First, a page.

Melanoma is a type of skin cancer. It begins when pigment-producing (color-producing) cells, called melanocytes, begin to change and grow uncontrollably, forming a mass called a tumor. A tumor can be benign (noncancerous) or malignant (cancerous, meaning it can spread to other parts of the body). Melanoma can appear in an area no different from the surrounding skin, or it can develop from or near a mole.
Skin is made up of two main layers: the epidermis (outer layer of skin) and the dermis (inner layer of skin). The deeper layer of the epidermis contains melanocytes. Melanoma, the most aggressive form of skin cancer, starts in melanocytes and can grow deep into the dermis, invading lymph and blood vessels. Although it is found most frequently on the skin of men's backs or on women's legs, melanoma can occur anywhere on the body, including the head and neck.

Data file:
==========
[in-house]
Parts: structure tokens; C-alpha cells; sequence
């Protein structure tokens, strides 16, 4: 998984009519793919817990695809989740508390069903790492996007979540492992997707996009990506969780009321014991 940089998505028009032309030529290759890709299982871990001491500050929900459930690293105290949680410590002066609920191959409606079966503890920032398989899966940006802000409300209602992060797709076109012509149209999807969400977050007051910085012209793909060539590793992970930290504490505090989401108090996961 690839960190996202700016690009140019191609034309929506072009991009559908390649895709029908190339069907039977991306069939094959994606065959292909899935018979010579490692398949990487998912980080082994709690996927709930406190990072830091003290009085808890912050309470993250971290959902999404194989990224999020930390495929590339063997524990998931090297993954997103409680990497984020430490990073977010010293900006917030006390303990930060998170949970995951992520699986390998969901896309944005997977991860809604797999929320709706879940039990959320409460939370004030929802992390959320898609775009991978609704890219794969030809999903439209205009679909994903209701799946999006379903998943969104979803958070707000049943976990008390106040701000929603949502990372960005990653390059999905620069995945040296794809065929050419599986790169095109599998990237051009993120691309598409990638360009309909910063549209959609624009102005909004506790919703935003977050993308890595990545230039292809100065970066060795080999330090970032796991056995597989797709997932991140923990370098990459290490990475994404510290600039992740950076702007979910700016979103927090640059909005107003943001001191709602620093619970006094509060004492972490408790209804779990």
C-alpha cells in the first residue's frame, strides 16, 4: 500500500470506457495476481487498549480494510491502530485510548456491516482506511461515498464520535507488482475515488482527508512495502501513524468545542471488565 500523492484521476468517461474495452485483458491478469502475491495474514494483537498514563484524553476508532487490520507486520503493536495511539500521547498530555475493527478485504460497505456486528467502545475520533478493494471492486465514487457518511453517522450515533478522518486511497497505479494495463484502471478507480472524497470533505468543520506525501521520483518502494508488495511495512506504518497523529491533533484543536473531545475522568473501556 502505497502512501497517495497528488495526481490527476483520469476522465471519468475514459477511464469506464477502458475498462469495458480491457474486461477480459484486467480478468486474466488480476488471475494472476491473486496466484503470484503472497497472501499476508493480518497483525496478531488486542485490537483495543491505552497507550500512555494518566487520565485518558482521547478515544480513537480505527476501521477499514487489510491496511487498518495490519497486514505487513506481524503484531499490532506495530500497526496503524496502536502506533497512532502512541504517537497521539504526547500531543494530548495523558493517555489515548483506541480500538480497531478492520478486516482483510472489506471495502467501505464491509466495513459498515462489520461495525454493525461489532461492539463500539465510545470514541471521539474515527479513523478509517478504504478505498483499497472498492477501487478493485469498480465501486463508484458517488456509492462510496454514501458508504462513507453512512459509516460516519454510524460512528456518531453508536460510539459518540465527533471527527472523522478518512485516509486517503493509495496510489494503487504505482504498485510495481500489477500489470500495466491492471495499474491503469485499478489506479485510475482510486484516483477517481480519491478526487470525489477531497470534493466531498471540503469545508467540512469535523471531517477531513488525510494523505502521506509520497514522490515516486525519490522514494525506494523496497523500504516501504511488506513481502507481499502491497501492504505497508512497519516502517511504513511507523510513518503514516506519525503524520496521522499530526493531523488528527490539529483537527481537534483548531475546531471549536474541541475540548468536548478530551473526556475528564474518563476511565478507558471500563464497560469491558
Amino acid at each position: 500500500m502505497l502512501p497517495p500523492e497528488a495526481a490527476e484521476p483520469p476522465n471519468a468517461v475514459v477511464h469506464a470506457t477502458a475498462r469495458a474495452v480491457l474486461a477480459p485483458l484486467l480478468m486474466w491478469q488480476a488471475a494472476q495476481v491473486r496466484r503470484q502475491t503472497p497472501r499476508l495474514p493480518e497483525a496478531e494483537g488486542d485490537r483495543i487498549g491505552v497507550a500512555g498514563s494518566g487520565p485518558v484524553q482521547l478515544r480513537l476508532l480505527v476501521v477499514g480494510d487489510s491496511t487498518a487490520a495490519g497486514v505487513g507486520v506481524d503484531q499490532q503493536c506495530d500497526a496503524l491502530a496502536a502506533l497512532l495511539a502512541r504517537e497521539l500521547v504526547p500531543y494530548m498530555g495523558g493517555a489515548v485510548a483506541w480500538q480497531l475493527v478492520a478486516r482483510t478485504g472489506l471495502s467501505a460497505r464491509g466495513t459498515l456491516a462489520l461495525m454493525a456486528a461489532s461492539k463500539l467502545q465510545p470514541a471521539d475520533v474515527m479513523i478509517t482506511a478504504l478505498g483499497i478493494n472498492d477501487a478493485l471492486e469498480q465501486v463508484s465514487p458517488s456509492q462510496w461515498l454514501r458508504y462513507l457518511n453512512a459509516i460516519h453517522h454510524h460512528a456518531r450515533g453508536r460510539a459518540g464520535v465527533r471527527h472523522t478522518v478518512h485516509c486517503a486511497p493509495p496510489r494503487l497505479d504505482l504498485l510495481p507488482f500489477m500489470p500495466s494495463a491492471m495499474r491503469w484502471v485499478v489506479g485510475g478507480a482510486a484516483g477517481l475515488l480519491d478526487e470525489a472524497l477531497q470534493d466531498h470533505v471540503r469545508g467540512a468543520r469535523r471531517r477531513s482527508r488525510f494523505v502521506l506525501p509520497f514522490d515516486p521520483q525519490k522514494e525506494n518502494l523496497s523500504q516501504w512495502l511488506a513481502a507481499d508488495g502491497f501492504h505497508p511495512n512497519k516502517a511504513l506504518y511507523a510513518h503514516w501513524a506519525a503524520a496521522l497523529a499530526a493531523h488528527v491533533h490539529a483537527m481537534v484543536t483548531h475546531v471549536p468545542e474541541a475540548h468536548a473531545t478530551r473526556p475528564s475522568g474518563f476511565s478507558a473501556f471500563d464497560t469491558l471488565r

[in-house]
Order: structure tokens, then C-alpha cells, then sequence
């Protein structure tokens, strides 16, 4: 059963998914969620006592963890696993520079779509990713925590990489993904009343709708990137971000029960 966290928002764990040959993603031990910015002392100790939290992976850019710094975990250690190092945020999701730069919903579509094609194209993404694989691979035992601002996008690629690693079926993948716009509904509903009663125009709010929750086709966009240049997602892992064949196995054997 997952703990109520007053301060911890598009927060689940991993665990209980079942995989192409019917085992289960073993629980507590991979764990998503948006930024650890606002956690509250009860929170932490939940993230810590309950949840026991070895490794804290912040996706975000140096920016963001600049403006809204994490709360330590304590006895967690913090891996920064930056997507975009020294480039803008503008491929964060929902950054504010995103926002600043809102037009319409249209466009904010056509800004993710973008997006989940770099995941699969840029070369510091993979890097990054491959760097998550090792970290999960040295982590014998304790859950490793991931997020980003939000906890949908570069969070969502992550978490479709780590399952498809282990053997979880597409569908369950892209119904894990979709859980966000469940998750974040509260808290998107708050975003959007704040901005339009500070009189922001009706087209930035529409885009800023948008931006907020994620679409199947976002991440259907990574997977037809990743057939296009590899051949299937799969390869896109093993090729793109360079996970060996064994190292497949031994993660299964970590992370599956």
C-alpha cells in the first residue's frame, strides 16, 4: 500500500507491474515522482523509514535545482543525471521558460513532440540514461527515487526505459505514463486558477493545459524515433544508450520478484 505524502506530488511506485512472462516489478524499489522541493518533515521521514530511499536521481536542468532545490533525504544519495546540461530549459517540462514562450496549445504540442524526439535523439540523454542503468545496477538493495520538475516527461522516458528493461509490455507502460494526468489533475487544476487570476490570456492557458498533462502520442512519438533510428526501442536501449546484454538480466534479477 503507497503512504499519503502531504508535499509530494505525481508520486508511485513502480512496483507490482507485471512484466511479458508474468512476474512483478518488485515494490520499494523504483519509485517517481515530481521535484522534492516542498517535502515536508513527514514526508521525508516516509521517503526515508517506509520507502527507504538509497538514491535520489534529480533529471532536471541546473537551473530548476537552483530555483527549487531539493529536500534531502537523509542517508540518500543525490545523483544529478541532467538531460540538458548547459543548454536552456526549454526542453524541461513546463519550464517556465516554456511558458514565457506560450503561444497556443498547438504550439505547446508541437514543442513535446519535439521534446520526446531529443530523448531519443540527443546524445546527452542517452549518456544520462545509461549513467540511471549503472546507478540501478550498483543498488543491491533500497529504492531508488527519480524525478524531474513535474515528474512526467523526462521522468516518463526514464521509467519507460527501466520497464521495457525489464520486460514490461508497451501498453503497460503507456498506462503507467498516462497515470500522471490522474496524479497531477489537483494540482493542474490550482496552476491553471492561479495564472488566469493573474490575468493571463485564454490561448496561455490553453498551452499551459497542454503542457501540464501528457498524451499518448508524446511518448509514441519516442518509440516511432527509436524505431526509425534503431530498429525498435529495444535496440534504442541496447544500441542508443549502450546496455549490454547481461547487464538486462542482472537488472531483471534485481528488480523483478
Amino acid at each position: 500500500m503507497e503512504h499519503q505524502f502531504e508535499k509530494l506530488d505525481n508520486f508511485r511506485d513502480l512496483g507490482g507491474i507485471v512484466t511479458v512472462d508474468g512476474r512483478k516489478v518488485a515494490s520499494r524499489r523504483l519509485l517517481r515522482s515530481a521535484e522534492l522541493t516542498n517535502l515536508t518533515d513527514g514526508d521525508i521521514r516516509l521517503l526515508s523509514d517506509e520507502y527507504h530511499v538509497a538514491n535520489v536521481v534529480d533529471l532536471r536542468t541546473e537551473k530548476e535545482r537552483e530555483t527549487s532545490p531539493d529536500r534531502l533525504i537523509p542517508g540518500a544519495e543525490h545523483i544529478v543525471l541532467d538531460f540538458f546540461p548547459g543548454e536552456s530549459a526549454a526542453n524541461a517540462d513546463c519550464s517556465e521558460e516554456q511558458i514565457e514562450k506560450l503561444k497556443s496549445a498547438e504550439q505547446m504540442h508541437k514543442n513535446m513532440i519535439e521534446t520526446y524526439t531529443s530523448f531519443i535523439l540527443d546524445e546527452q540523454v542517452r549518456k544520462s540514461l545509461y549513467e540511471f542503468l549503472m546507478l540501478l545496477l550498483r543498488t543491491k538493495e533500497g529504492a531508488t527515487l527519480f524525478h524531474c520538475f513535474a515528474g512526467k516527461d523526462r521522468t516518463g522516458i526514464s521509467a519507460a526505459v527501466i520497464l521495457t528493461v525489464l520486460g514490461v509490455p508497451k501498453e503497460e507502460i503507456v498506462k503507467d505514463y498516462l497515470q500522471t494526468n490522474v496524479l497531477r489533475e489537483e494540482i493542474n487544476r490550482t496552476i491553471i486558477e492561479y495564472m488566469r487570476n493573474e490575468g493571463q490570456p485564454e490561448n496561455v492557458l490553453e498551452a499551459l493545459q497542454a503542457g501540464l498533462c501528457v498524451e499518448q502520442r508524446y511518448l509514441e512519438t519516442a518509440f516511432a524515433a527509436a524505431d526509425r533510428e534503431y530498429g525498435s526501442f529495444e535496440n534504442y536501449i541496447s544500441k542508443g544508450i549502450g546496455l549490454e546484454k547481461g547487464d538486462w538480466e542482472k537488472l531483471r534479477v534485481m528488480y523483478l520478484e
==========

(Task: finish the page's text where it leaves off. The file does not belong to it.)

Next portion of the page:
The initial type of treatment is determined by the thickness of the tumor. Treatment of the primary (initial) melanoma usually involves surgery, which often cures early stage or thin melanoma. After removal of the primary melanoma, additional surgery may be needed to make sure that the melanoma will not come back in the same area and to find out if the melanoma has spread to nearby lymph nodes (tiny, bean-shaped organs that help fight infection). This procedure, using a technique called sentinel lymph node mapping, can help your doctors evaluate risk and decide if immunotherapy, radiation therapy and chemotherapy may be needed. Scientists are also investigating new ways to treat advanced melanoma, including targeted therapy, gene therapy and vaccine therapy.